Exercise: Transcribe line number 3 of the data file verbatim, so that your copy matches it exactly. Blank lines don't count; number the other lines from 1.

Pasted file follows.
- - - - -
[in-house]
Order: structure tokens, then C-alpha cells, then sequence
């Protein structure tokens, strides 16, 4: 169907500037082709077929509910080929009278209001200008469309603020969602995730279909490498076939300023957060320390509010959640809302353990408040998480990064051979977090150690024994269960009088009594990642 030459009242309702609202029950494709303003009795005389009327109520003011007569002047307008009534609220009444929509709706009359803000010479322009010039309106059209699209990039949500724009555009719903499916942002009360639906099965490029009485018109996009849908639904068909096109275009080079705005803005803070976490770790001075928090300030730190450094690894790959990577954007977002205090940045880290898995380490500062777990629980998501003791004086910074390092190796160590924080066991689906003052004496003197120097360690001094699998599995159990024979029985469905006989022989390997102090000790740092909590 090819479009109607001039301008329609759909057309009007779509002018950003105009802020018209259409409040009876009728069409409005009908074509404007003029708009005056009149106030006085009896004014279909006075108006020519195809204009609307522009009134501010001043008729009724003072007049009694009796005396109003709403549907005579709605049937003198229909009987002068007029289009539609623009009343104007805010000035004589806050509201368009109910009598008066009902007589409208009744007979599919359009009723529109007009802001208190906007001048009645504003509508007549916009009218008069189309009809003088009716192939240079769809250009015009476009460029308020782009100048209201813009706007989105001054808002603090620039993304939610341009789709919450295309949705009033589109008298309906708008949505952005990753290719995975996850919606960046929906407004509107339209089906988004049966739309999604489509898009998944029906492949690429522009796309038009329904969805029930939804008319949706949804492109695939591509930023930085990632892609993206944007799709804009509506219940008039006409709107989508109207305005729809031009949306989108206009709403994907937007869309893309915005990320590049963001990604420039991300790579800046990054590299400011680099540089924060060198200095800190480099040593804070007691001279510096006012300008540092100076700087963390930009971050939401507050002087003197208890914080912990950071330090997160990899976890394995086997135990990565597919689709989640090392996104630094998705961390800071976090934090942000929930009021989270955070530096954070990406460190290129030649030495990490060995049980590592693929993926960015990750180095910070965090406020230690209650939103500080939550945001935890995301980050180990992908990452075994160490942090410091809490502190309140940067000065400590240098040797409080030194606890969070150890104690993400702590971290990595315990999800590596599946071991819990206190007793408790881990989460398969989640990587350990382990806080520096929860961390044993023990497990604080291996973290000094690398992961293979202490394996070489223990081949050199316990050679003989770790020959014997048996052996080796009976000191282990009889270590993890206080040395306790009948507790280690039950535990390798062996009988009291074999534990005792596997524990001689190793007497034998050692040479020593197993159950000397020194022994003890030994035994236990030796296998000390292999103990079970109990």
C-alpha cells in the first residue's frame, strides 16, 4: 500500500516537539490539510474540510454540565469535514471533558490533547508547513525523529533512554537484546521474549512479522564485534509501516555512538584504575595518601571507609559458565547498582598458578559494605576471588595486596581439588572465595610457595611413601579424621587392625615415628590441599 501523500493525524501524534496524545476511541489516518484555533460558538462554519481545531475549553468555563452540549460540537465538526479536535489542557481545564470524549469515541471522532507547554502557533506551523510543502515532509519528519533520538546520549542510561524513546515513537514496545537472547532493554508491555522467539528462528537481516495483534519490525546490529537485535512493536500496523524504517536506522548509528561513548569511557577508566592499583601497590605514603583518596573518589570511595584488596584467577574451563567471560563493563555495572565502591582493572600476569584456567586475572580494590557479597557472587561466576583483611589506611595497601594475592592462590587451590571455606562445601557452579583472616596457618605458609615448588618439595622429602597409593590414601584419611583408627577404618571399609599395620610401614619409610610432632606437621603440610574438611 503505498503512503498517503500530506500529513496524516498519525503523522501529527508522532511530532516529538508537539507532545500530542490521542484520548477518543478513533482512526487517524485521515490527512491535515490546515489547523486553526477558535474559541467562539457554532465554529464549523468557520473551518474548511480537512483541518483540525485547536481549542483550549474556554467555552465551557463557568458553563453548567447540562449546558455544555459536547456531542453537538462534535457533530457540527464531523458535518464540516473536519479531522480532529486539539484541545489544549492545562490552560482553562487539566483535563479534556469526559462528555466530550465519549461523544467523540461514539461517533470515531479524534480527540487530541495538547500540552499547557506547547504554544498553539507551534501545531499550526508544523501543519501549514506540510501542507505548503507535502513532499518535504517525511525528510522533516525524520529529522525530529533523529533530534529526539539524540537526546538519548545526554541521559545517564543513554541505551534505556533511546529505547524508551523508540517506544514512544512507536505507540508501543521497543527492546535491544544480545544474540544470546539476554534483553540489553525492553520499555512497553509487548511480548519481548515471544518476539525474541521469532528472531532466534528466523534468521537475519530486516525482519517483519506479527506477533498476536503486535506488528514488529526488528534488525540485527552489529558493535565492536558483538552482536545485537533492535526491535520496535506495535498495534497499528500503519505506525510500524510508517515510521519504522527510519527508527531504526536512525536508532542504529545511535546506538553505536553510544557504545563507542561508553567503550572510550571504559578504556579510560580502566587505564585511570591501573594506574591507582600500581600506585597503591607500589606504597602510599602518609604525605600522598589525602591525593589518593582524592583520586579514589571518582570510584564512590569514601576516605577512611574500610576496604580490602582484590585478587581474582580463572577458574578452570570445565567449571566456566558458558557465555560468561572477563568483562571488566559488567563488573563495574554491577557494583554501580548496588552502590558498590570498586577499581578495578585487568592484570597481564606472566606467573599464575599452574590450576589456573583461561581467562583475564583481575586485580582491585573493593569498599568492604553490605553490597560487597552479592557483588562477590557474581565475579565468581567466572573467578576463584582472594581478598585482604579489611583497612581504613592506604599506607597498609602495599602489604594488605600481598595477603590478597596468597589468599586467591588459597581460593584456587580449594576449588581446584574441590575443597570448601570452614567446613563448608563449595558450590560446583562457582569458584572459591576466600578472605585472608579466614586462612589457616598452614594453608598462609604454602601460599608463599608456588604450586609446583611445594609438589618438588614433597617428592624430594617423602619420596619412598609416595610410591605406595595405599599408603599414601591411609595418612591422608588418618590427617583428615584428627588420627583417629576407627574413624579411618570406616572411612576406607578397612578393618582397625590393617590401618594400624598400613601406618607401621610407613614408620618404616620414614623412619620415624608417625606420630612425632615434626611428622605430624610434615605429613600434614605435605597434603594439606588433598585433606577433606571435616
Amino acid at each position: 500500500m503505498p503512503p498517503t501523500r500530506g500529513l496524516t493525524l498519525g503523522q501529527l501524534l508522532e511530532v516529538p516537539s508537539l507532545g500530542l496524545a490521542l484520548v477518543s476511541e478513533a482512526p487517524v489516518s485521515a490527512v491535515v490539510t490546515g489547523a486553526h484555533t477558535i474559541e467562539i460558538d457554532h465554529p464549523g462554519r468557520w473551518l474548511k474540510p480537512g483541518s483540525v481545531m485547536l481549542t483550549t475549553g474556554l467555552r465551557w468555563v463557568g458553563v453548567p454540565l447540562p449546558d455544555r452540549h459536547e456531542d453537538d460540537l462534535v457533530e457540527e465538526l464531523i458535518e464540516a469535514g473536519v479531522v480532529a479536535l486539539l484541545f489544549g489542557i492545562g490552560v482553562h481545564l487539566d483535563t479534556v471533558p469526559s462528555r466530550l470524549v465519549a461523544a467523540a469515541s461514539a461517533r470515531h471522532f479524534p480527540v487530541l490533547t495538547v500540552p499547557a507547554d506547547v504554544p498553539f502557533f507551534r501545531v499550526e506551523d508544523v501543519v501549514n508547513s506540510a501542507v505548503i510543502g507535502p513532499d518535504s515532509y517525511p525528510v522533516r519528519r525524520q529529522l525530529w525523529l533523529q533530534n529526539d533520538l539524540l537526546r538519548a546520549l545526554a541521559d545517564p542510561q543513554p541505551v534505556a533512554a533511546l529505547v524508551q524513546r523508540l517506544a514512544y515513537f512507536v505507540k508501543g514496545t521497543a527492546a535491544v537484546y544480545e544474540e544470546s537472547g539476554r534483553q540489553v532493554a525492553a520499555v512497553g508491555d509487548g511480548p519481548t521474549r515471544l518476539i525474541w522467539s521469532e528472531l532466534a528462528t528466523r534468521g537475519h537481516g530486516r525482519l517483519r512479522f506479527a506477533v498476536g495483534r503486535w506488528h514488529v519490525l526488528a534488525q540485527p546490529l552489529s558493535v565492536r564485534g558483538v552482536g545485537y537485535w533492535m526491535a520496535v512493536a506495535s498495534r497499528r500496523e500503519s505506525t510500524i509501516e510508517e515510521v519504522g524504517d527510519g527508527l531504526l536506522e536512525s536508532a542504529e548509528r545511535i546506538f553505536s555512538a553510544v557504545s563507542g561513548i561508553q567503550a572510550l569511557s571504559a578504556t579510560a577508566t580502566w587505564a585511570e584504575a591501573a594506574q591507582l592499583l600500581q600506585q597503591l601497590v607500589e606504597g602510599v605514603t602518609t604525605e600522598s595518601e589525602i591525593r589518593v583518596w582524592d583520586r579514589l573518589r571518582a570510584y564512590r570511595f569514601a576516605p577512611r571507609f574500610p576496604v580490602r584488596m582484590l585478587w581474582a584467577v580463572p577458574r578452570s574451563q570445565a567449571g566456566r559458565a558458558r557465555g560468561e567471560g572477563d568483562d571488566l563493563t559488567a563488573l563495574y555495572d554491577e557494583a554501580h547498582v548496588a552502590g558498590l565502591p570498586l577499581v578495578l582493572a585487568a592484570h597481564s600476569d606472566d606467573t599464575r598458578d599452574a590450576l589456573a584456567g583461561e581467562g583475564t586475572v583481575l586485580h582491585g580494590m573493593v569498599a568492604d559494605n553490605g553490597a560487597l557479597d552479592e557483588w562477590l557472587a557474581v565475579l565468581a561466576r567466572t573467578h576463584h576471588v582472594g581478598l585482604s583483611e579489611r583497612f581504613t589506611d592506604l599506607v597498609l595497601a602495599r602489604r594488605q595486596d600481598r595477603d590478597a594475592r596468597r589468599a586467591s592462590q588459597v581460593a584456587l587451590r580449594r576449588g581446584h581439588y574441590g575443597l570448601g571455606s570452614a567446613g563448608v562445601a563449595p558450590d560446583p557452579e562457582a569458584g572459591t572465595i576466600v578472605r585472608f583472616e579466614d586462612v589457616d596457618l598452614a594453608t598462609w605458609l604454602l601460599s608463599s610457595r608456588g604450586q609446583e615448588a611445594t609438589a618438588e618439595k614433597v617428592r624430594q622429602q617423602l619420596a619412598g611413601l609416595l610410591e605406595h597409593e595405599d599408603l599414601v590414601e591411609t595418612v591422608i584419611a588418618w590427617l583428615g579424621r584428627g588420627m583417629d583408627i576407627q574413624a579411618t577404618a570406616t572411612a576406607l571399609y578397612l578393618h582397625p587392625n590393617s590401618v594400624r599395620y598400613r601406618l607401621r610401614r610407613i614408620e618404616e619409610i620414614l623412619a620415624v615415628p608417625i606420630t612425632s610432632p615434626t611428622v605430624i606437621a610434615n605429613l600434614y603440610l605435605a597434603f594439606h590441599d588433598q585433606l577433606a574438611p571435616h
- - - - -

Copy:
């Protein structure tokens, strides 16, 4: 169907500037082709077929509910080929009278209001200008469309603020969602995730279909490498076939300023957060320390509010959640809302353990408040998480990064051979977090150690024994269960009088009594990642 030459009242309702609202029950494709303003009795005389009327109520003011007569002047307008009534609220009444929509709706009359803000010479322009010039309106059209699209990039949500724009555009719903499916942002009360639906099965490029009485018109996009849908639904068909096109275009080079705005803005803070976490770790001075928090300030730190450094690894790959990577954007977002205090940045880290898995380490500062777990629980998501003791004086910074390092190796160590924080066991689906003052004496003197120097360690001094699998599995159990024979029985469905006989022989390997102090000790740092909590 090819479009109607001039301008329609759909057309009007779509002018950003105009802020018209259409409040009876009728069409409005009908074509404007003029708009005056009149106030006085009896004014279909006075108006020519195809204009609307522009009134501010001043008729009724003072007049009694009796005396109003709403549907005579709605049937003198229909009987002068007029289009539609623009009343104007805010000035004589806050509201368009109910009598008066009902007589409208009744007979599919359009009723529109007009802001208190906007001048009645504003509508007549916009009218008069189309009809003088009716192939240079769809250009015009476009460029308020782009100048209201813009706007989105001054808002603090620039993304939610341009789709919450295309949705009033589109008298309906708008949505952005990753290719995975996850919606960046929906407004509107339209089906988004049966739309999604489509898009998944029906492949690429522009796309038009329904969805029930939804008319949706949804492109695939591509930023930085990632892609993206944007799709804009509506219940008039006409709107989508109207305005729809031009949306989108206009709403994907937007869309893309915005990320590049963001990604420039991300790579800046990054590299400011680099540089924060060198200095800190480099040593804070007691001279510096006012300008540092100076700087963390930009971050939401507050002087003197208890914080912990950071330090997160990899976890394995086997135990990565597919689709989640090392996104630094998705961390800071976090934090942000929930009021989270955070530096954070990406460190290129030649030495990490060995049980590592693929993926960015990750180095910070965090406020230690209650939103500080939550945001935890995301980050180990992908990452075994160490942090410091809490502190309140940067000065400590240098040797409080030194606890969070150890104690993400702590971290990595315990999800590596599946071991819990206190007793408790881990989460398969989640990587350990382990806080520096929860961390044993023990497990604080291996973290000094690398992961293979202490394996070489223990081949050199316990050679003989770790020959014997048996052996080796009976000191282990009889270590993890206080040395306790009948507790280690039950535990390798062996009988009291074999534990005792596997524990001689190793007497034998050692040479020593197993159950000397020194022994003890030994035994236990030796296998000390292999103990079970109990």